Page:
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Concerns over Bindoon School raised with welfare department, Royal Commission hears

WA victims tell commission they were ‘forced’ to sign settlementPerth child abuse inquiry told about the horrors of sexual abuseVictim became Christian Brother only to be ‘treated like outsider’

Concerns about the living conditions at Bindoon Farm School were raised in documents from the West Australian government department responsible for child welfare at the time, an inquiry into institutional abuse has heard.

WA Department of Child Protection acting director general Emma White presented the Royal Commission into Institutional Responses to Child Sexual Abuse with a number of documents on the third day of the public hearing being held in Perth.

An inspection report written in November 1947 about a visit to Bindoon Farm School the month before raised concerns with “the cleanliness and physical environment in which the children were being kept”.

A letter from the secretary of the government department to the Roman Catholic Archbishop of Perth in regard to this visit addressed these welfare issues.

“I have no doubt when I next visit in three or four weeks there will be a decided improvement along the lines I wish, and more particularly in the educational facilities.”

In further reference to the visit in another document also raised the issue.

“I think you will agree as Minister for Education that boys of school age being brought out from England under the migrant scheme must at least be given a chance to be decently educated”

There was also mention in a report that no more boys should be admitted to Bindoon until the “general standard of clothing and cleanliness and better facilities for education provided.”

There was no mention of sexual abuse being noted in any available documents.

Few details of the role the department played were found after records from much of that period were destroyed, as per department policy.

Ms White told the commission no one currently working in the department had any working knowledge of the events in question. She said there were not even any living former employees able to be found who had worked for the department at the time.

Ms White said as far as she could tell the department at the time had “obligations” which included site visits and institution inspections but these were listed as “discretionary powers” and were “ad hoc in nature” and “at the discretion of the minister”.

Independence of Christian Brothers service for ex residents questioned

The independence of a body set up by the Christian Brothers to assist ex-students from Christian Brothers institutions has been called into question at the hearing.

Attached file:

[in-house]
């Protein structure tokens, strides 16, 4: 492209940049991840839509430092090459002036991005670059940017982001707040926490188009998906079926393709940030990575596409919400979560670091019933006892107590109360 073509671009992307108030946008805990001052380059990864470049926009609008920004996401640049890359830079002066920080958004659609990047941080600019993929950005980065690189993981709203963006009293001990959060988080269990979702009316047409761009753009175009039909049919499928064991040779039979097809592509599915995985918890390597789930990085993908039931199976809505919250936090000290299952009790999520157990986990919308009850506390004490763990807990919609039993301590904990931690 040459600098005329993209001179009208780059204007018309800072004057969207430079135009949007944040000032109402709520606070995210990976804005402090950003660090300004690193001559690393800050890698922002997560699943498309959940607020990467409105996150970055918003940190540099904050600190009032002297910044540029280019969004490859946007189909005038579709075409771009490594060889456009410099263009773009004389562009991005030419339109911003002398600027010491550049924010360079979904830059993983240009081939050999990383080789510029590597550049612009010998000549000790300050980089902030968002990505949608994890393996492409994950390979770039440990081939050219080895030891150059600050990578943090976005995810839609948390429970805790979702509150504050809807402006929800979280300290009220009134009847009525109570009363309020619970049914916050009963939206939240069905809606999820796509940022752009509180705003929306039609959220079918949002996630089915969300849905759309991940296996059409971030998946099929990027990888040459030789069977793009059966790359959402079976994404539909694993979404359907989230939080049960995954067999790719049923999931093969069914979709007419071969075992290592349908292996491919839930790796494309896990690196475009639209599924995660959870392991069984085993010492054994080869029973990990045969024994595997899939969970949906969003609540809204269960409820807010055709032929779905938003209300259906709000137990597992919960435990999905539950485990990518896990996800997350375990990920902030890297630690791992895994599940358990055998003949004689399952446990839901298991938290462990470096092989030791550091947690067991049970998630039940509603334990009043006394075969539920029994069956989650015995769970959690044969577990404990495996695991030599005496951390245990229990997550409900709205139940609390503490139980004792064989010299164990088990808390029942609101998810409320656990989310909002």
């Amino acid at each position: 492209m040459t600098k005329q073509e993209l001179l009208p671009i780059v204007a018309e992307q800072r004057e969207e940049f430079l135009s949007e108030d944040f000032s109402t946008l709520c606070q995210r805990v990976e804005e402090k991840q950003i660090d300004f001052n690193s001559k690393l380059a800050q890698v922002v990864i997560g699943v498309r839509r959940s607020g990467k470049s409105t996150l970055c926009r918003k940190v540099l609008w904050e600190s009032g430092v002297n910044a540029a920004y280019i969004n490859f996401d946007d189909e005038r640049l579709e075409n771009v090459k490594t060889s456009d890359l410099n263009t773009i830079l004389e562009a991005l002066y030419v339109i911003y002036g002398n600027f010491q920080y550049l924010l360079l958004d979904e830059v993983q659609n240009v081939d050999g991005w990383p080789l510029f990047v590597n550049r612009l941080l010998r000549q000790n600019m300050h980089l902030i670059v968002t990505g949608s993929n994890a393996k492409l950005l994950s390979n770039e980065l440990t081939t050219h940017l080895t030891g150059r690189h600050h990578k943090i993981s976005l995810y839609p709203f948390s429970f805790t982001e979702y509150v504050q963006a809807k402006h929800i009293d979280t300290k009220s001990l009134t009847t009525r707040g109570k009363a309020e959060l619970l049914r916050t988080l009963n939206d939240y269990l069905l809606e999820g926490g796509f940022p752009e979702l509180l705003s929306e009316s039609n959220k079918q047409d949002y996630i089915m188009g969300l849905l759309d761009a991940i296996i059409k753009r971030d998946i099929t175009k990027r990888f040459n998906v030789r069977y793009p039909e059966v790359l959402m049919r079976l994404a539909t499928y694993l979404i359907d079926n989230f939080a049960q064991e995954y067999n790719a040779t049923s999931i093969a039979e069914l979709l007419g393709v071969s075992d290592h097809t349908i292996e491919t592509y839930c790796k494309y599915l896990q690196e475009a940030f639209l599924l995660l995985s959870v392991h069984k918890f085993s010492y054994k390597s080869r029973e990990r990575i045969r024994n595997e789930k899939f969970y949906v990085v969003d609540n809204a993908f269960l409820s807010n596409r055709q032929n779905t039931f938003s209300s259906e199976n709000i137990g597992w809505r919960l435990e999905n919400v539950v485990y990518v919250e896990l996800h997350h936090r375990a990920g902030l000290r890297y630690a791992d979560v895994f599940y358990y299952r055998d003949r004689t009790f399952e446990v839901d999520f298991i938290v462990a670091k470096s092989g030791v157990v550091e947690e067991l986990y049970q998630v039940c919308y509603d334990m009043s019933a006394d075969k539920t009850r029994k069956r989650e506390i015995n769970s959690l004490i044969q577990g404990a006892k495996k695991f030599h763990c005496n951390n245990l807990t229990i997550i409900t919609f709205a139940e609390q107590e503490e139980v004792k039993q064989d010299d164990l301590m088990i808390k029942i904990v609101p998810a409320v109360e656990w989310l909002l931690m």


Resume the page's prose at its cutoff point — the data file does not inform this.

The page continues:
Maria Harries, the head of the Christian Brothers Ex Residents Service, which was set up in 1994 to “meet the needs of former students” said the body was meant to be independent from the church.

Professor Harries said the service “was ever growing but different for all of them [clients]”.

Among other services, CBERS assisted men originally from Malta and the United Kingdom to travel there for “reunification,” assisted with family tracing services, literacy programs and offered ex-students 12 sessions of counseling.

During questioning it emerged that Brothers were present at meetings but Professor Harries said matters were only discussed in “general terms” with the Brothers.

She said this was required “in order to tell them [the Brothers] what we wanted to do, because we needed money to do it”.

She said having transparency about the relationship with the Christian Brothers was important as “we owed it to the men”.

Professor Harries said matters being dealt with by CBERS were not always private from the Brothers.

“Sometimes the Christian Brothers knew things that I hadn’t told them,” she said.

“Nothing is ever that neat.”

Professor Harries said she’d never set up an organisation before and she worked in a team alongside Dr Paul Carman and Professor David Plowman, two people who had been recommended to her by the Christian Brothers.

She said the popularity of the service saw it expand from part time to a full time service.

Professor Harries admitted that at the time, 20 years ago “post traumatic stress disorder was only emerging as a concept,” and there was a lot of “learning” as the service was operated.

She said, however, “there was never any closure, you cannot ever get back the life you lost”.

The service operated until a review in 2005 showed there was reduced demand for it.

Professor Harries gave evidence after the last of the victims testify gave evidence on Wednesday.